U.S. Marines who began occupying and attacking the east side of Baghdad encountered fierce resistance from Iraqi forces. The conflict initially was centered on a warehouse in a built-up area from which an Iraqi sniper shot at 1st Battalion Marines. A combination of large bombs dropped by low-flying aircraft, mortar rounds and heavy artillery fire eventually destroyed the building.
Marines seized the Rasheed air base east of Baghdad, preventing Iraqi officials from escaping and giving allies another way to fly in troops and supplies. U.S. Marines searched the base for missing American soldiers Tuesday but came up with only discarded uniforms bearing some of the POWs' names.
Generals continued trying to determine whether four 2,000-pound bombs dropped on a Baghdad restaurant Monday killed Saddam Hussein and his sons. There are no coalition forces in the area, and ground troops may need to push their way toward the ruins so investigators can analyze whether Saddam or his sons were killed. U.S. Central Command officials said they had had "human intelligence," generally considered to be the most accurate, that Saddam would be at the restaurant that afternoon.
American troops fought elements of Saddam's Special Republican Guard, his most elite soldiers, along with some paramilitary units. The soldiers and Marines destroyed Iraq's most deadly tanks, the T-72, along with armored vehicles, artillery pieces and some of the machine gun-mounted pickups used effectively against Americans in Somalia.
Near Baghdad, coalition troops rescued a pilot after he ejected from his A-10 "Warthog" just before it crashed. The A-10s, also known as tank-busters, have been prominently used as the focus of the air war shifts from bombing larger targets to providing urban close-air support during the battle for Baghdad.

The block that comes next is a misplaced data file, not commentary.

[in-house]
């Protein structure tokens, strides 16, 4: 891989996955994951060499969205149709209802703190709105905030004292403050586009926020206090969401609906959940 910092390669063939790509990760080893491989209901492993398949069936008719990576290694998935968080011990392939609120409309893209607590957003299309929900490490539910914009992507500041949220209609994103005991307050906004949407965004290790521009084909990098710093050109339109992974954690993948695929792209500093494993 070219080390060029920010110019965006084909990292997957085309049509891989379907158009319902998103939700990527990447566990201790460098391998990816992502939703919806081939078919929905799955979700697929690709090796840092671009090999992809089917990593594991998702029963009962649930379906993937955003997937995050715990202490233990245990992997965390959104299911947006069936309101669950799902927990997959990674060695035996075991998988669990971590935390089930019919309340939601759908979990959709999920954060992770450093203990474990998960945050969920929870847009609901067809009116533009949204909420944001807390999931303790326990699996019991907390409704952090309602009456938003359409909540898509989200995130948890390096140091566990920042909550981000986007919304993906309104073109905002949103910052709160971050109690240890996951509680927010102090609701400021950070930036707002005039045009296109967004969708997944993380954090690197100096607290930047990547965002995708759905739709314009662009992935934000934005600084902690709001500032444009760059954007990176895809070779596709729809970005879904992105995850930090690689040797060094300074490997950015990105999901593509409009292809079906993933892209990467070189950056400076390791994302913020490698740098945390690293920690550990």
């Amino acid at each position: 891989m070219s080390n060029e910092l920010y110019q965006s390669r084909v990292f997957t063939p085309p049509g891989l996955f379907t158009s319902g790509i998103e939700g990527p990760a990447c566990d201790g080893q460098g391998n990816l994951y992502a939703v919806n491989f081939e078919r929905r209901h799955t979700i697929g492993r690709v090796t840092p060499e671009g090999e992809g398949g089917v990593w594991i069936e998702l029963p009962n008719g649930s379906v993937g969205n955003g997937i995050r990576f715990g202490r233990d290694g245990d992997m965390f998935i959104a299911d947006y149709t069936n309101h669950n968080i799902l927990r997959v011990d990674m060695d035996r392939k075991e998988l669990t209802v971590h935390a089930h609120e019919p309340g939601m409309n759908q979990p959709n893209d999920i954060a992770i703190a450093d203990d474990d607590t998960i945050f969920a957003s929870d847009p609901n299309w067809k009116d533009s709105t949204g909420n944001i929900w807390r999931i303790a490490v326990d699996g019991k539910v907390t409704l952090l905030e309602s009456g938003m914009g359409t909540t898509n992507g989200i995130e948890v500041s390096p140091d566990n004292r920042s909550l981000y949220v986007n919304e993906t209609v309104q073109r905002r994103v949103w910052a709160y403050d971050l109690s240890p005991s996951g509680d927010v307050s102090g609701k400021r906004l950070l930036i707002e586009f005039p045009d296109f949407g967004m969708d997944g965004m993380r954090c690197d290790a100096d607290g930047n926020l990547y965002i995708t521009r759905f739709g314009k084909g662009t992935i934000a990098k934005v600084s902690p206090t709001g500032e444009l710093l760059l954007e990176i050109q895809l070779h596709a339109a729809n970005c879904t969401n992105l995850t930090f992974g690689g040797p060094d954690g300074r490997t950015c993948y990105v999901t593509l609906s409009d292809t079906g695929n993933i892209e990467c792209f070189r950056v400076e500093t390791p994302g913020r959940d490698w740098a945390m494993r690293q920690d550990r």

CASUALTIES TO DATE
U.S. military: At least 92 dead.
British military: 30 dead.
Iraqi forces: Unavailable.
In Northern Ireland, President Bush and British Prime Minister Tony Blair celebrated battlefield triumphs and papered over their differences as they mapped out plans for Iraq's transition from dictatorship to democracy. Meeting in a 17th-century Irish castle, the wartime partners agreed to give the United Nations a "vital role" in postwar Iraq, without saying exactly what that meant.
Central Command officials were investigating two Baghdad strikes that killed three journalists. The military said American troops came under "significant enemy fire" from two buildings and attacked in keeping with their "inherent right of self-defense." In one incident, a missile reportedly struck the office used by the Qatar-based al Jazeera TV network, killing a reporter. In the other, at the Palestine Hotel, where several reporters have been staying, journalists from Reuters and Spain's Tele 5 were killed.
WEATHER IN BAGHDAD
Wednesday: Partly cloudy
High temperature: 89
Low temperature: 63
"We have not been certain for a very long time who is in charge. There are still pockets of regime leadership."
_ U.S. Brig. Gen. Vincent Brooks
"We are in control. They are in a state of hysteria. Losers, they think that by killing civilians and trying to distort the feelings of the people they will win."
_ Iraqi Information Minister Mohamed Said Sahhaf
"I don't know whether (Saddam) survived. The only thing I know is that he's losing power."
_ President Bush
(c) 2003, Knight Ridder/Tribune Information Services.